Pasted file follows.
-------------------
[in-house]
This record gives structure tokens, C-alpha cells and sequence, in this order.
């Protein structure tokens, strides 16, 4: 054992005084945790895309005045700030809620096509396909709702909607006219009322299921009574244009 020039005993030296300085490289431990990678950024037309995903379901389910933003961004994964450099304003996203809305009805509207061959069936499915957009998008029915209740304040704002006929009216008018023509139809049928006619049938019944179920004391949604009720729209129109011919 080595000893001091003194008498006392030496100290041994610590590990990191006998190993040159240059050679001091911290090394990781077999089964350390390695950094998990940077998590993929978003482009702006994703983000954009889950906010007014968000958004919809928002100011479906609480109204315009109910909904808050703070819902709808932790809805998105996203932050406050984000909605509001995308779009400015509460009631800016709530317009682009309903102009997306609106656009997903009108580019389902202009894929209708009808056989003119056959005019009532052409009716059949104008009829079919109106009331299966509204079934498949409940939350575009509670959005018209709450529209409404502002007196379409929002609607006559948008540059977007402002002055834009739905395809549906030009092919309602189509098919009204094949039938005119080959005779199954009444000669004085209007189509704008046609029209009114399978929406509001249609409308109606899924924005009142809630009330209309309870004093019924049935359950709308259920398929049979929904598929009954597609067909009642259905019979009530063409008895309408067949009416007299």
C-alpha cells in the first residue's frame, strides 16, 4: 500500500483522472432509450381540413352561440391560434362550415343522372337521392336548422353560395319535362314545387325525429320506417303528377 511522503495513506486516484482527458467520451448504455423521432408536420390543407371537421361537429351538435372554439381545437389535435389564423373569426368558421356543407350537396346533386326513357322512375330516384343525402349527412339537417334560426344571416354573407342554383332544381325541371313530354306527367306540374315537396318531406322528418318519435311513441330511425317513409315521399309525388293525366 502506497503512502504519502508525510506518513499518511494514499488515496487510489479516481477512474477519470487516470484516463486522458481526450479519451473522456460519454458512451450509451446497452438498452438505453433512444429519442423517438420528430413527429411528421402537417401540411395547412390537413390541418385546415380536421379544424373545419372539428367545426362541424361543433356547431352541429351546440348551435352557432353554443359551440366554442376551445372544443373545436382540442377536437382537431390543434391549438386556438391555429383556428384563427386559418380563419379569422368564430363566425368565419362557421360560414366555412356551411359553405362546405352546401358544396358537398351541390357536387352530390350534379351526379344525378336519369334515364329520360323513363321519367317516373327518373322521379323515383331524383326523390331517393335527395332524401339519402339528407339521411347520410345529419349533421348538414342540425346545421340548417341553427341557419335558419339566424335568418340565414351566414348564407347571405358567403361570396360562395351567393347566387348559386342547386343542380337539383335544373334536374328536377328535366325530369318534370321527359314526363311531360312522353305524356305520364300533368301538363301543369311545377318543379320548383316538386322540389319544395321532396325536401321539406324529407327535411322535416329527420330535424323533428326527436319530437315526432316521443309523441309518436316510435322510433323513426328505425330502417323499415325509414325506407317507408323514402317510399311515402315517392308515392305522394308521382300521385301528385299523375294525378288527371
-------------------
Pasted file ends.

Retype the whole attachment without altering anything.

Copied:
[in-house]
This record gives structure tokens, C-alpha cells and sequence, in this order.
């Protein structure tokens, strides 16, 4: 054992005084945790895309005045700030809620096509396909709702909607006219009322299921009574244009 020039005993030296300085490289431990990678950024037309995903379901389910933003961004994964450099304003996203809305009805509207061959069936499915957009998008029915209740304040704002006929009216008018023509139809049928006619049938019944179920004391949604009720729209129109011919 080595000893001091003194008498006392030496100290041994610590590990990191006998190993040159240059050679001091911290090394990781077999089964350390390695950094998990940077998590993929978003482009702006994703983000954009889950906010007014968000958004919809928002100011479906609480109204315009109910909904808050703070819902709808932790809805998105996203932050406050984000909605509001995308779009400015509460009631800016709530317009682009309903102009997306609106656009997903009108580019389902202009894929209708009808056989003119056959005019009532052409009716059949104008009829079919109106009331299966509204079934498949409940939350575009509670959005018209709450529209409404502002007196379409929002609607006559948008540059977007402002002055834009739905395809549906030009092919309602189509098919009204094949039938005119080959005779199954009444000669004085209007189509704008046609029209009114399978929406509001249609409308109606899924924005009142809630009330209309309870004093019924049935359950709308259920398929049979929904598929009954597609067909009642259905019979009530063409008895309408067949009416007299």
C-alpha cells in the first residue's frame, strides 16, 4: 500500500483522472432509450381540413352561440391560434362550415343522372337521392336548422353560395319535362314545387325525429320506417303528377 511522503495513506486516484482527458467520451448504455423521432408536420390543407371537421361537429351538435372554439381545437389535435389564423373569426368558421356543407350537396346533386326513357322512375330516384343525402349527412339537417334560426344571416354573407342554383332544381325541371313530354306527367306540374315537396318531406322528418318519435311513441330511425317513409315521399309525388293525366 502506497503512502504519502508525510506518513499518511494514499488515496487510489479516481477512474477519470487516470484516463486522458481526450479519451473522456460519454458512451450509451446497452438498452438505453433512444429519442423517438420528430413527429411528421402537417401540411395547412390537413390541418385546415380536421379544424373545419372539428367545426362541424361543433356547431352541429351546440348551435352557432353554443359551440366554442376551445372544443373545436382540442377536437382537431390543434391549438386556438391555429383556428384563427386559418380563419379569422368564430363566425368565419362557421360560414366555412356551411359553405362546405352546401358544396358537398351541390357536387352530390350534379351526379344525378336519369334515364329520360323513363321519367317516373327518373322521379323515383331524383326523390331517393335527395332524401339519402339528407339521411347520410345529419349533421348538414342540425346545421340548417341553427341557419335558419339566424335568418340565414351566414348564407347571405358567403361570396360562395351567393347566387348559386342547386343542380337539383335544373334536374328536377328535366325530369318534370321527359314526363311531360312522353305524356305520364300533368301538363301543369311545377318543379320548383316538386322540389319544395321532396325536401321539406324529407327535411322535416329527420330535424323533428326527436319530437315526432316521443309523441309518436316510435322510433323513426328505425330502417323499415325509414325506407317507408323514402317510399311515402315517392308515392305522394308521382300521385301528385299523375294525378288527371